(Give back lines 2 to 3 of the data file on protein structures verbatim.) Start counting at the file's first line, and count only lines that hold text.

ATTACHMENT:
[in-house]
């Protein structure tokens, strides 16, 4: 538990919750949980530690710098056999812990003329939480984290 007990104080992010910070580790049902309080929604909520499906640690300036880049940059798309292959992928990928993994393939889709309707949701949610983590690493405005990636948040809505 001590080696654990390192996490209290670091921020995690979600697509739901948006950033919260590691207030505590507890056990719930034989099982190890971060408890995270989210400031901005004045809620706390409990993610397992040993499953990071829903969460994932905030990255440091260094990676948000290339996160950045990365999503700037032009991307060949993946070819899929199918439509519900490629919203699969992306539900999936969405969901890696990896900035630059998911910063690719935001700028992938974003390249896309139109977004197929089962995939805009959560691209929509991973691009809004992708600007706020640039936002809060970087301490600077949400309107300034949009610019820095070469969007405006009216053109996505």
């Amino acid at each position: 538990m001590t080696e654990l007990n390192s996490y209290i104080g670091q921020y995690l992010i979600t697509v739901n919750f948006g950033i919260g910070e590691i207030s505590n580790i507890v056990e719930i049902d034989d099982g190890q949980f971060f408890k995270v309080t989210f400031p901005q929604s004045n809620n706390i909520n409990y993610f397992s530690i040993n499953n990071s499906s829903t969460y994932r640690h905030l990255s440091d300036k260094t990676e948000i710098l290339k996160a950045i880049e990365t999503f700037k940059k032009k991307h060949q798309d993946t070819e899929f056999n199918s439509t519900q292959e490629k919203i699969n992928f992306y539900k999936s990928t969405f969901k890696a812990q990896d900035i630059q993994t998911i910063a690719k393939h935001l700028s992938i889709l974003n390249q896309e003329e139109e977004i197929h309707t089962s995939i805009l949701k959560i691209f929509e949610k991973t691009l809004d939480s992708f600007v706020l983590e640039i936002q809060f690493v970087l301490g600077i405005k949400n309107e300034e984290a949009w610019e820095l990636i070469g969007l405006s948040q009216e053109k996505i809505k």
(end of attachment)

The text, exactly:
């Protein structure tokens, strides 16, 4: 538990919750949980530690710098056999812990003329939480984290 007990104080992010910070580790049902309080929604909520499906640690300036880049940059798309292959992928990928993994393939889709309707949701949610983590690493405005990636948040809505 001590080696654990390192996490209290670091921020995690979600697509739901948006950033919260590691207030505590507890056990719930034989099982190890971060408890995270989210400031901005004045809620706390409990993610397992040993499953990071829903969460994932905030990255440091260094990676948000290339996160950045990365999503700037032009991307060949993946070819899929199918439509519900490629919203699969992306539900999936969405969901890696990896900035630059998911910063690719935001700028992938974003390249896309139109977004197929089962995939805009959560691209929509991973691009809004992708600007706020640039936002809060970087301490600077949400309107300034949009610019820095070469969007405006009216053109996505």
């Amino acid at each position: 538990m001590t080696e654990l007990n390192s996490y209290i104080g670091q921020y995690l992010i979600t697509v739901n919750f948006g950033i919260g910070e590691i207030s505590n580790i507890v056990e719930i049902d034989d099982g190890q949980f971060f408890k995270v309080t989210f400031p901005q929604s004045n809620n706390i909520n409990y993610f397992s530690i040993n499953n990071s499906s829903t969460y994932r640690h905030l990255s440091d300036k260094t990676e948000i710098l290339k996160a950045i880049e990365t999503f700037k940059k032009k991307h060949q798309d993946t070819e899929f056999n199918s439509t519900q292959e490629k919203i699969n992928f992306y539900k999936s990928t969405f969901k890696a812990q990896d900035i630059q993994t998911i910063a690719k393939h935001l700028s992938i889709l974003n390249q896309e003329e139109e977004i197929h309707t089962s995939i805009l949701k959560i691209f929509e949610k991973t691009l809004d939480s992708f600007v706020l983590e640039i936002q809060f690493v970087l301490g600077i405005k949400n309107e300034e984290a949009w610019e820095l990636i070469g969007l405006s948040q009216e053109k996505i809505k």